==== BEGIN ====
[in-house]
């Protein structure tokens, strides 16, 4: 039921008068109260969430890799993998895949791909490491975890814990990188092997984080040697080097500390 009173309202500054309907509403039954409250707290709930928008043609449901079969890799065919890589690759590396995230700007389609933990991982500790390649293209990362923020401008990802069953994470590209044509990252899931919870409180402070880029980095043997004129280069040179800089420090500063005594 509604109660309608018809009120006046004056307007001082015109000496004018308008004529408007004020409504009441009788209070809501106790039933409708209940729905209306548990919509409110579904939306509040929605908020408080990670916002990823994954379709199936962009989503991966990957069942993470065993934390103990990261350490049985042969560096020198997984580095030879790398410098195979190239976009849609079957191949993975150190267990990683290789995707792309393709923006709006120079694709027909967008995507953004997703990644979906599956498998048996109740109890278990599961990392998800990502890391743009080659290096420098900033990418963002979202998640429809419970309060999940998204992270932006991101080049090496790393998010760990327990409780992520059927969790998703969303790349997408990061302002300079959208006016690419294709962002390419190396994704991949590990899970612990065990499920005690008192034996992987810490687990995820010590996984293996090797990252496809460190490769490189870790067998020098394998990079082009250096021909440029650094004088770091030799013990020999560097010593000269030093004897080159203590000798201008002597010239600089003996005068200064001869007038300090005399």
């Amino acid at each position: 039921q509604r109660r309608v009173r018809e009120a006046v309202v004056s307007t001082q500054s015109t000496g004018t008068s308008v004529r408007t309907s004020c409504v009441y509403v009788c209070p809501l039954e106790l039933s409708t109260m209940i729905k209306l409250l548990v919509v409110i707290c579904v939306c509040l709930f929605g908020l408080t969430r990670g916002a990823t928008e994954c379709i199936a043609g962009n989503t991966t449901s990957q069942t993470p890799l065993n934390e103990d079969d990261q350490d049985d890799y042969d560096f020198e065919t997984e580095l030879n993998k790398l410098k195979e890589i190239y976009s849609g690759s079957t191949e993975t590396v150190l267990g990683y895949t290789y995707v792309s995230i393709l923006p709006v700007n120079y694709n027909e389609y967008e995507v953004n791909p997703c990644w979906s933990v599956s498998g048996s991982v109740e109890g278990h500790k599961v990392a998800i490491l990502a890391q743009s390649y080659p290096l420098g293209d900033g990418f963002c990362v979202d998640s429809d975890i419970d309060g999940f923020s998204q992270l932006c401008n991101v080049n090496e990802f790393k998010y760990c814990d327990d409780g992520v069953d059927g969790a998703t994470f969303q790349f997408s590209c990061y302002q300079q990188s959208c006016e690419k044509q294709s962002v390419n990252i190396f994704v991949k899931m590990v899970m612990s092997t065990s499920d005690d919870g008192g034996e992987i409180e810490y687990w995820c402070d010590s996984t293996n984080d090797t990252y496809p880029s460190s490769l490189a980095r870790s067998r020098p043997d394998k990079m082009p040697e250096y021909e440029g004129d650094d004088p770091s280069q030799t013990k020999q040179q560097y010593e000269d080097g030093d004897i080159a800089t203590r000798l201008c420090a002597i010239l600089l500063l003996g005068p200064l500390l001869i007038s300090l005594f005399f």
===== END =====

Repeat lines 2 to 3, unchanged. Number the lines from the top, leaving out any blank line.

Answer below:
């Protein structure tokens, strides 16, 4: 039921008068109260969430890799993998895949791909490491975890814990990188092997984080040697080097500390 009173309202500054309907509403039954409250707290709930928008043609449901079969890799065919890589690759590396995230700007389609933990991982500790390649293209990362923020401008990802069953994470590209044509990252899931919870409180402070880029980095043997004129280069040179800089420090500063005594 509604109660309608018809009120006046004056307007001082015109000496004018308008004529408007004020409504009441009788209070809501106790039933409708209940729905209306548990919509409110579904939306509040929605908020408080990670916002990823994954379709199936962009989503991966990957069942993470065993934390103990990261350490049985042969560096020198997984580095030879790398410098195979190239976009849609079957191949993975150190267990990683290789995707792309393709923006709006120079694709027909967008995507953004997703990644979906599956498998048996109740109890278990599961990392998800990502890391743009080659290096420098900033990418963002979202998640429809419970309060999940998204992270932006991101080049090496790393998010760990327990409780992520059927969790998703969303790349997408990061302002300079959208006016690419294709962002390419190396994704991949590990899970612990065990499920005690008192034996992987810490687990995820010590996984293996090797990252496809460190490769490189870790067998020098394998990079082009250096021909440029650094004088770091030799013990020999560097010593000269030093004897080159203590000798201008002597010239600089003996005068200064001869007038300090005399």
């Amino acid at each position: 039921q509604r109660r309608v009173r018809e009120a006046v309202v004056s307007t001082q500054s015109t000496g004018t008068s308008v004529r408007t309907s004020c409504v009441y509403v009788c209070p809501l039954e106790l039933s409708t109260m209940i729905k209306l409250l548990v919509v409110i707290c579904v939306c509040l709930f929605g908020l408080t969430r990670g916002a990823t928008e994954c379709i199936a043609g962009n989503t991966t449901s990957q069942t993470p890799l065993n934390e103990d079969d990261q350490d049985d890799y042969d560096f020198e065919t997984e580095l030879n993998k790398l410098k195979e890589i190239y976009s849609g690759s079957t191949e993975t590396v150190l267990g990683y895949t290789y995707v792309s995230i393709l923006p709006v700007n120079y694709n027909e389609y967008e995507v953004n791909p997703c990644w979906s933990v599956s498998g048996s991982v109740e109890g278990h500790k599961v990392a998800i490491l990502a890391q743009s390649y080659p290096l420098g293209d900033g990418f963002c990362v979202d998640s429809d975890i419970d309060g999940f923020s998204q992270l932006c401008n991101v080049n090496e990802f790393k998010y760990c814990d327990d409780g992520v069953d059927g969790a998703t994470f969303q790349f997408s590209c990061y302002q300079q990188s959208c006016e690419k044509q294709s962002v390419n990252i190396f994704v991949k899931m590990v899970m612990s092997t065990s499920d005690d919870g008192g034996e992987i409180e810490y687990w995820c402070d010590s996984t293996n984080d090797t990252y496809p880029s460190s490769l490189a980095r870790s067998r020098p043997d394998k990079m082009p040697e250096y021909e440029g004129d650094d004088p770091s280069q030799t013990k020999q040179q560097y010593e000269d080097g030093d004897i080159a800089t203590r000798l201008c420090a002597i010239l600089l500063l003996g005068p200064l500390l001869i007038s300090l005594f005399f």